Many of the supervisors who voted "No" had supported a sales tax increase as a way that tourists could help reduce property taxes and build up depleted county cash reserves.
Most recent budget cuts merely theoretical
In a marathon six-hour session Tuesday, the supervisors cut about $700,000 in appropriations out of the budget and added about $400,000 in revenue. This latter bonus was merely a revision of an earlier projection of revenue from electricity generated at the county-owned trash burn plant.
Other last-round "savings" in the 2010 budget were theoretical. No jobs were cut in this last round, and few expenses were actually trimmed except an an across-the-board reduction of 10 percent to the county's budgeted $1.26 million in overtime.
Supervisors including Red Pitkin of Thurman warned Friday that many of the budget cuts may be an illusion, as the county department heads have made many cuts now, but will likely be returning mid-year 2010 to seek extra money shifted to fund their operations when they run out of cash. He also warned about over-optimistic speculation on revenues.
"These cuts look good on paper, but I am concerned about the quality of our decisions," Pitkin said.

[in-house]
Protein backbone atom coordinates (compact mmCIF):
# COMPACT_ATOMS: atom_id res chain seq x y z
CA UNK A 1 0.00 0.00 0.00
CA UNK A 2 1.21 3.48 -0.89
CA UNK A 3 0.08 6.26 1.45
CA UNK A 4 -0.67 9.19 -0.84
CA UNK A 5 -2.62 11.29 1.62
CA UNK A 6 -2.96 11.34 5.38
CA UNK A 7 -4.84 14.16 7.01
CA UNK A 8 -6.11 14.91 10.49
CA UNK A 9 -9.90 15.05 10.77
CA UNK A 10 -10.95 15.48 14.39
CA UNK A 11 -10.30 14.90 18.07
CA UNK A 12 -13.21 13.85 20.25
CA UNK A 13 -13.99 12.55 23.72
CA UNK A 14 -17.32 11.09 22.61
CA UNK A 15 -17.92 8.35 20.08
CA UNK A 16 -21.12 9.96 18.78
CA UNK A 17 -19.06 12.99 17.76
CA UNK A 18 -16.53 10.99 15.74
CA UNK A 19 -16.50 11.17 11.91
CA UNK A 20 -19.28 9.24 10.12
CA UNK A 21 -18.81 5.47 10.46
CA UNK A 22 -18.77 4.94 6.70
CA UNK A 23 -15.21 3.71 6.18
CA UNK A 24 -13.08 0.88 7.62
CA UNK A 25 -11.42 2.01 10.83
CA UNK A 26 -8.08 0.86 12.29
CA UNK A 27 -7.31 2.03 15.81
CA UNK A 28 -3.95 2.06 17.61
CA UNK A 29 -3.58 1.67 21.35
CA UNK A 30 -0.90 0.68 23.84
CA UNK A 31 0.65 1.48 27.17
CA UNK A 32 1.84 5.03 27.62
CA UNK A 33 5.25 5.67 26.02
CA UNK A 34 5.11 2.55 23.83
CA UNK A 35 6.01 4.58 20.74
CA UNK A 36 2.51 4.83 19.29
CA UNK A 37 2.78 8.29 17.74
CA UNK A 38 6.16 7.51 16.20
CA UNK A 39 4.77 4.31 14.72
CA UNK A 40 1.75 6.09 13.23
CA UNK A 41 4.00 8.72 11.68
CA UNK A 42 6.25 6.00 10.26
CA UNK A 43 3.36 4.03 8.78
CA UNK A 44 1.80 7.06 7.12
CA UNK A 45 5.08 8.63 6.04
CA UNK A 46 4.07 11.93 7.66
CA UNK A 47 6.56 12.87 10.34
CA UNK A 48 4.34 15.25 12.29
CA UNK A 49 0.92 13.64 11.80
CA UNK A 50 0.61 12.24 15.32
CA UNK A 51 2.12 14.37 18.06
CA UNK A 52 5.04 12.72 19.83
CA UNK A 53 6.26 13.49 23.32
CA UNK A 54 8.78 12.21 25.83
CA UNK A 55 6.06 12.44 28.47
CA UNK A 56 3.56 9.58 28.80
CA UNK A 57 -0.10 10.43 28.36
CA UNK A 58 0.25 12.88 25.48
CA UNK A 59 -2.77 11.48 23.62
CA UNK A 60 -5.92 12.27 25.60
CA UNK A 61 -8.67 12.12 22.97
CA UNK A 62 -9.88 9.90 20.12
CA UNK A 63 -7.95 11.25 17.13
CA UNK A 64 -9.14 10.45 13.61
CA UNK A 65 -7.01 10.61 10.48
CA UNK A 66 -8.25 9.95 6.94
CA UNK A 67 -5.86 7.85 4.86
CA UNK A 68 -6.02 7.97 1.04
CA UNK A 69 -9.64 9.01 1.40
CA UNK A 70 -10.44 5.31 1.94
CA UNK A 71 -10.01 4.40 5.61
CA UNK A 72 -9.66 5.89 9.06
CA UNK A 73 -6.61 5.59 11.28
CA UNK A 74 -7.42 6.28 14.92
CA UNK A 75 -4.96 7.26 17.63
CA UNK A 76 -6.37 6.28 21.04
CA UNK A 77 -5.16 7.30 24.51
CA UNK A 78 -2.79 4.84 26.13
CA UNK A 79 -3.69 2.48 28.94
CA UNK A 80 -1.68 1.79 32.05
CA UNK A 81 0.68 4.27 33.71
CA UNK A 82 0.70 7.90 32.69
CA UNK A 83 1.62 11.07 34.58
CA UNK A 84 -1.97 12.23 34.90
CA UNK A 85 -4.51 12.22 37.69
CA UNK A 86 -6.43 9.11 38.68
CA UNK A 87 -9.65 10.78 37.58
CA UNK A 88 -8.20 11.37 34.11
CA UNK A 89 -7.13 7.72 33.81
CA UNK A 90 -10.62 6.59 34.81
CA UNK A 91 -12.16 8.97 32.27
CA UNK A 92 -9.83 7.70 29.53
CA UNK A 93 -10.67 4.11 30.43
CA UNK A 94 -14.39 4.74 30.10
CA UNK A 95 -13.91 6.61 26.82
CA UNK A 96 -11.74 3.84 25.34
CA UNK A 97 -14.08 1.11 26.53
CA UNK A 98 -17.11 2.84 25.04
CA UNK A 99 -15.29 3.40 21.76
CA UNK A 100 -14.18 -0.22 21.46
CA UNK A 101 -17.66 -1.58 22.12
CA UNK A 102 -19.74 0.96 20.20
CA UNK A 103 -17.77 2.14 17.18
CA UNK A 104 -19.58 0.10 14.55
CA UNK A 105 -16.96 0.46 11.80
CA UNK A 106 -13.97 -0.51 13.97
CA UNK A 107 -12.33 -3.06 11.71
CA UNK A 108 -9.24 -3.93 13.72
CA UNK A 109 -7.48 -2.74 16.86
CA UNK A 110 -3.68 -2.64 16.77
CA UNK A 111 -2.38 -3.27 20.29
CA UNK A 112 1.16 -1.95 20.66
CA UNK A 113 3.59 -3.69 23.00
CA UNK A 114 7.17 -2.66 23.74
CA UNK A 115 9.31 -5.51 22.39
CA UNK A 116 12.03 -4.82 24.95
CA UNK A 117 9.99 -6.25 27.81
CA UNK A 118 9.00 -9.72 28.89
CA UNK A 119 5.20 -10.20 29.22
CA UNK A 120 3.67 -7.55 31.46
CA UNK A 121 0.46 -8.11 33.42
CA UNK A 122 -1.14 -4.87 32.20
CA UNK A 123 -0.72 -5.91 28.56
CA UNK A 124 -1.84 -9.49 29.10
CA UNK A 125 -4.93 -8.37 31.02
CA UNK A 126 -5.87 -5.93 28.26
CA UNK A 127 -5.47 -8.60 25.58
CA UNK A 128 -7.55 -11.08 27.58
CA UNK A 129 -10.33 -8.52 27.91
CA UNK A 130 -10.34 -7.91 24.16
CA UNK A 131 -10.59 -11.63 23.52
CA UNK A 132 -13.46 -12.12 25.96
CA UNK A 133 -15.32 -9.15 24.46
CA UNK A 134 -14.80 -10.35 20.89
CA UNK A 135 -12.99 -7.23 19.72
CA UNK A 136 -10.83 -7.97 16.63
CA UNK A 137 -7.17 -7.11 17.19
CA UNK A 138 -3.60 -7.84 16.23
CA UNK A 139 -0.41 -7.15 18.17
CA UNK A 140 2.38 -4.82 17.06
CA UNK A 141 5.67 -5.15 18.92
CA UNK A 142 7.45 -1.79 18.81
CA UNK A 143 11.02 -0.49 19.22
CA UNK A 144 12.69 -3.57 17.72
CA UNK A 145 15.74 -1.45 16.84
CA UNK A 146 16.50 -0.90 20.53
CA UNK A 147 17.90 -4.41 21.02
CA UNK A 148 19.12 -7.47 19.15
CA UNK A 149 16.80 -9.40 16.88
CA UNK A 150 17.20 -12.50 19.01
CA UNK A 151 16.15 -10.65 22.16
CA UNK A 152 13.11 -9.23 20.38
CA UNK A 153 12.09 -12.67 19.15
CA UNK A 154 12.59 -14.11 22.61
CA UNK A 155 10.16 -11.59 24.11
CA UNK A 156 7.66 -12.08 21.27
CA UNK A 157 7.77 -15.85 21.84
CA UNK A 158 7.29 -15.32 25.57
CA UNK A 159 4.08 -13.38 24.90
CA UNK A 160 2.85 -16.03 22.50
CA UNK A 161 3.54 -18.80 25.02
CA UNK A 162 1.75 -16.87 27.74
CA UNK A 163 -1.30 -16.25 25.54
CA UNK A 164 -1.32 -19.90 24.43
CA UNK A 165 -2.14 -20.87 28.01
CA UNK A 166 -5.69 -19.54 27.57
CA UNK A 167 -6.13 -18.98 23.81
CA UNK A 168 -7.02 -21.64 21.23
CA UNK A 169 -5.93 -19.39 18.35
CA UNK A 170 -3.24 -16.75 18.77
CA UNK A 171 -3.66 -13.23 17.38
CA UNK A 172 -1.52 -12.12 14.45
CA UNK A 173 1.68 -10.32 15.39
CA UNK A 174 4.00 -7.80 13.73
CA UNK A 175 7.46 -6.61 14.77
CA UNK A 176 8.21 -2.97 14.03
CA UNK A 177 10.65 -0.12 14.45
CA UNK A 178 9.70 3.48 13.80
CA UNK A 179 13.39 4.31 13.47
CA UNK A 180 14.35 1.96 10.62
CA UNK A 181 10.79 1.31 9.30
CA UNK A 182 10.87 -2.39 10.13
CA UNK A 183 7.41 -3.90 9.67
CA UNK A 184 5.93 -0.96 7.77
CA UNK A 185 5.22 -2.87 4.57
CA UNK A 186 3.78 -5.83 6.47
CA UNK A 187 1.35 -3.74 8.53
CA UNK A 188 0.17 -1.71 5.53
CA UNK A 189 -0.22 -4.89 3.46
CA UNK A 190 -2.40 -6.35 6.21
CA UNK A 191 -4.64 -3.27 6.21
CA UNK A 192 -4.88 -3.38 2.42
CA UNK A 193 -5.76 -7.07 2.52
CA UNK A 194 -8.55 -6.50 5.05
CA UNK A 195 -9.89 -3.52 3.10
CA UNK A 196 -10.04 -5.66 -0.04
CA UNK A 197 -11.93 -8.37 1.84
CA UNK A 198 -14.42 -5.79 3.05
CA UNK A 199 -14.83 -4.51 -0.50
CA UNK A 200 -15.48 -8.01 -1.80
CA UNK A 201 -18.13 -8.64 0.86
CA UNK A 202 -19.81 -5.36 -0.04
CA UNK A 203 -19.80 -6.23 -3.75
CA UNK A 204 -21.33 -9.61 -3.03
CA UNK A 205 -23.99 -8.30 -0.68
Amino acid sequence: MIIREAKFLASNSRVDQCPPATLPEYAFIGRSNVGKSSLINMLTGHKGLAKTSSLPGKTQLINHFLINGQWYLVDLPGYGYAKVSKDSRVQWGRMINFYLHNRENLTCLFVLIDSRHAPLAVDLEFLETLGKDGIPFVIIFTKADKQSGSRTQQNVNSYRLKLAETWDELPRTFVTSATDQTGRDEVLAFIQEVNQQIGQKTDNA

Public safety to be compromised?
Budget Officer Kevin Geraghty warned that county department heads would be told that they couldn't come back in mid-2010 for supplementary appropriations or more overtime money.
But Monroe, Chairman of the Board of Supervisors, said such a dictate would be next to impossible - that the county has an obligation to provide vital services. Overtime in the Sheriff's Office and Public Works department would likely be paid regardless of the supervisors' dictate of a 10 percent reduction, he said.
"If a burglar breaks into someone's house, or we have more snow than we've allotted for, our county employees must and will respond," he said. "If heavy rains wash out a highway like they did with county Rte. 11 in Bolton, it's a matter of public safety, and we'll have to pay for it."